Note: This post is a continuation of Minimum Wage Jobs (Part 1 of 3) that posted on March 20, 2011.
The cons list of minimum wage jobs (MWJs) is at least as long as the pros outlined in the previous post. First, even with extra shifts and overtime, these jobs don’t add up to a lot of money. It was fun pocket change as an individual, but I can’t imagine supporting a family on these wages. Second, seniority is often more important than merit and skill. In my very limited experience, raises are somewhat rare and are hardly noticeable when they are given.
For example, I was hired to be an assistant for different gymnastics classes and summer camp groups, and was told that my pay would start at $X because it was a training rate. A couple of days in, the manager realized how much experience I had and that I was a strong performer, and assigned me my own group of kids – a very different job than what I was hired for. I spoke with the managing director and suggested that she consider a raise to reflect my new role and pay me commensurate with the other coaches who were leading groups. She agreed and said that she would speak with HR and raise my rate to reflect our conversation. A few weeks later when I received my paycheck, I saw that my rate was raised by… an entire dollar. A few people commented about how fantastic it was to receive a dollar increase instead of 50 cents, but the entire experience was very surprising, as I had thought the increment would be closer to $5 or maybe even $10. (I had thought his because other coaches doing the same job were making $5+ more per hour, but this again goes back to the question of seniority vs. meritocracy.)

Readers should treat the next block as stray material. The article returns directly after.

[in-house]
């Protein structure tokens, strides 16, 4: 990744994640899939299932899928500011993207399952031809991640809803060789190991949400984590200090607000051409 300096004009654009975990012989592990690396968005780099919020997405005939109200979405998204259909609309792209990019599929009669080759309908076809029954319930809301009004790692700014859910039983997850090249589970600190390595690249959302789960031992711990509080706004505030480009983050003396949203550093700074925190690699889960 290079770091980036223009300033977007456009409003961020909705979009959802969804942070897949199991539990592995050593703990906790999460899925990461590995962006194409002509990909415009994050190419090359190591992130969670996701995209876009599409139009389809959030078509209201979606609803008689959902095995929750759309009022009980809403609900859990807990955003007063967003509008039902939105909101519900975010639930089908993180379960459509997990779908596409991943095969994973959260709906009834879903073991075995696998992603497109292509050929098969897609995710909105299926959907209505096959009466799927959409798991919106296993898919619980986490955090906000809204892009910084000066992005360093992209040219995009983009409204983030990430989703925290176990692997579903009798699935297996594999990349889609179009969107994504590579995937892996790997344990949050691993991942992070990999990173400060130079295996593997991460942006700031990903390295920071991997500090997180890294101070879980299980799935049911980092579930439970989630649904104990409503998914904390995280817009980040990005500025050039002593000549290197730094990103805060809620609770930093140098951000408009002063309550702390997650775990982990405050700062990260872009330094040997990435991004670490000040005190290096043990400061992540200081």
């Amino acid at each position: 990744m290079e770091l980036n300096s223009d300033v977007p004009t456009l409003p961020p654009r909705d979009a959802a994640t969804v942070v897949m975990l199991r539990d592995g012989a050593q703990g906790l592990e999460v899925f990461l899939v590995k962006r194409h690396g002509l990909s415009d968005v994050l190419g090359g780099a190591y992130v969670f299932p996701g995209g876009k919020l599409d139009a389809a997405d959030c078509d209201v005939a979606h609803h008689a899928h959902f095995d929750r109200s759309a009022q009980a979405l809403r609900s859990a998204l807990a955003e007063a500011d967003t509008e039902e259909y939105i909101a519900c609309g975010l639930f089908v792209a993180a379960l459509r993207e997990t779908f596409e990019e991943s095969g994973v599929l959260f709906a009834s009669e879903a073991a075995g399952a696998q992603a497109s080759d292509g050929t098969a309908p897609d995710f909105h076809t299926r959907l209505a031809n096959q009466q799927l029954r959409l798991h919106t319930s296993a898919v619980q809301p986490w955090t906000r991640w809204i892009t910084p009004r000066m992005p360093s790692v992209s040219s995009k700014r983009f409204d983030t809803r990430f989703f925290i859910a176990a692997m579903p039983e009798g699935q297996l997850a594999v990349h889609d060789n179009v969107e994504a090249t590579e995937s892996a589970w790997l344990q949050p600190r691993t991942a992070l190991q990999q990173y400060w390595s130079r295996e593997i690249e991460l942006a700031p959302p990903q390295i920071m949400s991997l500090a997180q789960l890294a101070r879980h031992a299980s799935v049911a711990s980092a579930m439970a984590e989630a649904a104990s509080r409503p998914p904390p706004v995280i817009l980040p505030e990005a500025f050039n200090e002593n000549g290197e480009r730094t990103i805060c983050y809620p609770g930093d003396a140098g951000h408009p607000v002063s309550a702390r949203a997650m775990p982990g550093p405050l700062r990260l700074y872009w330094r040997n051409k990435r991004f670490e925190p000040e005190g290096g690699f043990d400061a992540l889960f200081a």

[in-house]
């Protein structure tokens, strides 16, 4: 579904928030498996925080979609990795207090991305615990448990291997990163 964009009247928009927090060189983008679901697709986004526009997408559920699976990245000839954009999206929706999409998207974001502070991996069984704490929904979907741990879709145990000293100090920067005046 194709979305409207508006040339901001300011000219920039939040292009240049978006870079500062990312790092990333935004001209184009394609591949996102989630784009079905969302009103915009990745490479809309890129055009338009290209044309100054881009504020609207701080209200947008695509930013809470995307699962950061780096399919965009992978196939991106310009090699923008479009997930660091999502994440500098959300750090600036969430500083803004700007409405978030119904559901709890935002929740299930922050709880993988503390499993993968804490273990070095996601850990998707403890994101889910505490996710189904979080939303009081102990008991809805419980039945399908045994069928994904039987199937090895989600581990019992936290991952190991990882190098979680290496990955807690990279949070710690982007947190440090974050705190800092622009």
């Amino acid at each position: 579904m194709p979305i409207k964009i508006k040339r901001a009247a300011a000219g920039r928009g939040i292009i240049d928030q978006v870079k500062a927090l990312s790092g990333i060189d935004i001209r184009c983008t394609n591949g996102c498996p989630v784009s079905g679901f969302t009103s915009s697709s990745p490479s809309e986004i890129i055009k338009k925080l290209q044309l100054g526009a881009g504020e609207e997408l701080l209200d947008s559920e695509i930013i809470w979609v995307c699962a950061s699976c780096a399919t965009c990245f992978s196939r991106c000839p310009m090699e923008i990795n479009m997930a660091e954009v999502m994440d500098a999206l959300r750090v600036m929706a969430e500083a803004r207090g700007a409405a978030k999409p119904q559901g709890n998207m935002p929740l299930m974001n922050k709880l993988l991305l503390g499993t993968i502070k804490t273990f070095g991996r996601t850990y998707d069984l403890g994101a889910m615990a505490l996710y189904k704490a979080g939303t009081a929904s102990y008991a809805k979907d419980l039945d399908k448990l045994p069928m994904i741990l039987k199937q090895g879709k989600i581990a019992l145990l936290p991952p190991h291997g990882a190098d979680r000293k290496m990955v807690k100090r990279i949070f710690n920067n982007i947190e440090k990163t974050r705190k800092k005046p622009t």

Third, clocking in and out is a complete nuisance. I understand that it is important and practical for tracking hours, but I felt like someone was watching over my shoulder instead of offering the trust that I experienced at other jobs. Once or twice I forgot to clock in before beginning to work, and it was essentially lost unpaid time.
Finally, the work environment seems to be very by the book. The prevailing attitude is one of “this is your task” and anti-independent thinking, as opposed to valuing employees ideas about how to improve services and look out for the best interests of the company. This is somewhat of a generalization, however I will give two brief examples in the next post, which is the third and final piece on MWJs.
Despite any drawbacks to my MWJ experience, check out my quasi-exciting attempt at a back tuck!
posted by ayo